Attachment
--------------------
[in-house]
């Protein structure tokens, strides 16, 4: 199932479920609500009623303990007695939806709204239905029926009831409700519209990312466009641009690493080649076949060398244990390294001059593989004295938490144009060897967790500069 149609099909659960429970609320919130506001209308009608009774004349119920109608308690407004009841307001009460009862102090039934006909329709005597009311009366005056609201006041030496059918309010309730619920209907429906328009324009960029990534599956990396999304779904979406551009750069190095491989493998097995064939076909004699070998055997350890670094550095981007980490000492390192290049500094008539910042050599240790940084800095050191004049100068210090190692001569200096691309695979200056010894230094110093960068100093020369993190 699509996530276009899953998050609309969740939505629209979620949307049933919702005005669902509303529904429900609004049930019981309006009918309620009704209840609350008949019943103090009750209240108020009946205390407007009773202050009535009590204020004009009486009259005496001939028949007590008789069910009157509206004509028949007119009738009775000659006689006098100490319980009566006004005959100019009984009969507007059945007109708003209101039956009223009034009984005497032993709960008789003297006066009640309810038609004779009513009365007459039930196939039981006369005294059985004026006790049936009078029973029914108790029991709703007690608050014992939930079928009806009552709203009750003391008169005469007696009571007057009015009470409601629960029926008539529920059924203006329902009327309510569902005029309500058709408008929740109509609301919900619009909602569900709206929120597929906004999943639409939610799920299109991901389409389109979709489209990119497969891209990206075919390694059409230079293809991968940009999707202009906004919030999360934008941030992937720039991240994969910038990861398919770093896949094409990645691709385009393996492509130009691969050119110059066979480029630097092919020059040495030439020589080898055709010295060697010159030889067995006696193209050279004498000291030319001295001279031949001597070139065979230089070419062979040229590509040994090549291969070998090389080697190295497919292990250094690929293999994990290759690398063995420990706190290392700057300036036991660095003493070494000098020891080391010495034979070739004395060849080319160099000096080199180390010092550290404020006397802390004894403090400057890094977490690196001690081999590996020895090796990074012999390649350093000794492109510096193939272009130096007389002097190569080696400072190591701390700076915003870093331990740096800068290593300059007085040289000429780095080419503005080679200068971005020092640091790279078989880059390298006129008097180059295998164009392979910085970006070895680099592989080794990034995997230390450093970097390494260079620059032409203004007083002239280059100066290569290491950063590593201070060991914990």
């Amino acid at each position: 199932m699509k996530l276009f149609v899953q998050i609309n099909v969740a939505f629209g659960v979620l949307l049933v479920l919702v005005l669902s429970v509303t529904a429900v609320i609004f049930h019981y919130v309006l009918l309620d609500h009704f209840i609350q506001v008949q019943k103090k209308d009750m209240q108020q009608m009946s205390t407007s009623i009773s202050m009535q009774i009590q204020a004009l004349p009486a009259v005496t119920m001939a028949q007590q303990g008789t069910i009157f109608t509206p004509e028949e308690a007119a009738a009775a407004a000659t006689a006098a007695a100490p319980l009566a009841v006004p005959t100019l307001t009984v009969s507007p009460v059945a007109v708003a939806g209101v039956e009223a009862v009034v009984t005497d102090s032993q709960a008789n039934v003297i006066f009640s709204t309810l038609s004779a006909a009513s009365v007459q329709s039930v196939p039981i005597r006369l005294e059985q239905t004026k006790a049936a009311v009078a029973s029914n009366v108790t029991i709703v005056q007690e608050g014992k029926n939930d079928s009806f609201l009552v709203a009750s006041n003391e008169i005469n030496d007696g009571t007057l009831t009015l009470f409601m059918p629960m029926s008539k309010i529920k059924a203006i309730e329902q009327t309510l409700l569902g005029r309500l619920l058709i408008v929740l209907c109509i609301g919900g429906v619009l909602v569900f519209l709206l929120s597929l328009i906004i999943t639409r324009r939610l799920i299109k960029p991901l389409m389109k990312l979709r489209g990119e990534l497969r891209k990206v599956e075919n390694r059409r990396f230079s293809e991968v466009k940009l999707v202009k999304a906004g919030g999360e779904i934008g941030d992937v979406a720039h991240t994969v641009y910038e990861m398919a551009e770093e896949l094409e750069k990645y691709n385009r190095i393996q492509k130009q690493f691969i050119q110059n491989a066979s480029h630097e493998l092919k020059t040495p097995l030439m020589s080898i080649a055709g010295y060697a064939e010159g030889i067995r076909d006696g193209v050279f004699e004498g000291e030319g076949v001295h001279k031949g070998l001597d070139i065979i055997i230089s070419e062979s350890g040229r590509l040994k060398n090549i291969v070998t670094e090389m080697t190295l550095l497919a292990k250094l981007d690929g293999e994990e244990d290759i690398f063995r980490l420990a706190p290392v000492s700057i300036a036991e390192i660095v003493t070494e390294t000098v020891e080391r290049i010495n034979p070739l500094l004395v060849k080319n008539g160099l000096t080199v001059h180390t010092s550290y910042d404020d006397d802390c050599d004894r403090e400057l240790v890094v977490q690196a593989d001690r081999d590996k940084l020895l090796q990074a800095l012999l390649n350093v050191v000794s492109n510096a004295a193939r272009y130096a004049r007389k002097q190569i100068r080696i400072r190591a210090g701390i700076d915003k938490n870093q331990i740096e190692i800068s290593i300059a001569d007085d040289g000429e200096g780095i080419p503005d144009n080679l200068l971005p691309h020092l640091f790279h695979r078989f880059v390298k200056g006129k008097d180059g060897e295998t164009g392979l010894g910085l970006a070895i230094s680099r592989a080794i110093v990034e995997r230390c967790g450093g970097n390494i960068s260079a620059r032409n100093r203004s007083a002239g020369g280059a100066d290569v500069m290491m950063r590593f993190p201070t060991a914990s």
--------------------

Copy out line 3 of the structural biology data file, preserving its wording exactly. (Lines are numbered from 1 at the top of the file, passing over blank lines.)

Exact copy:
């Amino acid at each position: 199932m699509k996530l276009f149609v899953q998050i609309n099909v969740a939505f629209g659960v979620l949307l049933v479920l919702v005005l669902s429970v509303t529904a429900v609320i609004f049930h019981y919130v309006l009918l309620d609500h009704f209840i609350q506001v008949q019943k103090k209308d009750m209240q108020q009608m009946s205390t407007s009623i009773s202050m009535q009774i009590q204020a004009l004349p009486a009259v005496t119920m001939a028949q007590q303990g008789t069910i009157f109608t509206p004509e028949e308690a007119a009738a009775a407004a000659t006689a006098a007695a100490p319980l009566a009841v006004p005959t100019l307001t009984v009969s507007p009460v059945a007109v708003a939806g209101v039956e009223a009862v009034v009984t005497d102090s032993q709960a008789n039934v003297i006066f009640s709204t309810l038609s004779a006909a009513s009365v007459q329709s039930v196939p039981i005597r006369l005294e059985q239905t004026k006790a049936a009311v009078a029973s029914n009366v108790t029991i709703v005056q007690e608050g014992k029926n939930d079928s009806f609201l009552v709203a009750s006041n003391e008169i005469n030496d007696g009571t007057l009831t009015l009470f409601m059918p629960m029926s008539k309010i529920k059924a203006i309730e329902q009327t309510l409700l569902g005029r309500l619920l058709i408008v929740l209907c109509i609301g919900g429906v619009l909602v569900f519209l709206l929120s597929l328009i906004i999943t639409r324009r939610l799920i299109k960029p991901l389409m389109k990312l979709r489209g990119e990534l497969r891209k990206v599956e075919n390694r059409r990396f230079s293809e991968v466009k940009l999707v202009k999304a906004g919030g999360e779904i934008g941030d992937v979406a720039h991240t994969v641009y910038e990861m398919a551009e770093e896949l094409e750069k990645y691709n385009r190095i393996q492509k130009q690493f691969i050119q110059n491989a066979s480029h630097e493998l092919k020059t040495p097995l030439m020589s080898i080649a055709g010295y060697a064939e010159g030889i067995r076909d006696g193209v050279f004699e004498g000291e030319g076949v001295h001279k031949g070998l001597d070139i065979i055997i230089s070419e062979s350890g040229r590509l040994k060398n090549i291969v070998t670094e090389m080697t190295l550095l497919a292990k250094l981007d690929g293999e994990e244990d290759i690398f063995r980490l420990a706190p290392v000492s700057i300036a036991e390192i660095v003493t070494e390294t000098v020891e080391r290049i010495n034979p070739l500094l004395v060849k080319n008539g160099l000096t080199v001059h180390t010092s550290y910042d404020d006397d802390c050599d004894r403090e400057l240790v890094v977490q690196a593989d001690r081999d590996k940084l020895l090796q990074a800095l012999l390649n350093v050191v000794s492109n510096a004295a193939r272009y130096a004049r007389k002097q190569i100068r080696i400072r190591a210090g701390i700076d915003k938490n870093q331990i740096e190692i800068s290593i300059a001569d007085d040289g000429e200096g780095i080419p503005d144009n080679l200068l971005p691309h020092l640091f790279h695979r078989f880059v390298k200056g006129k008097d180059g060897e295998t164009g392979l010894g910085l970006a070895i230094s680099r592989a080794i110093v990034e995997r230390c967790g450093g970097n390494i960068s260079a620059r032409n100093r203004s007083a002239g020369g280059a100066d290569v500069m290491m950063r590593f993190p201070t060991a914990s």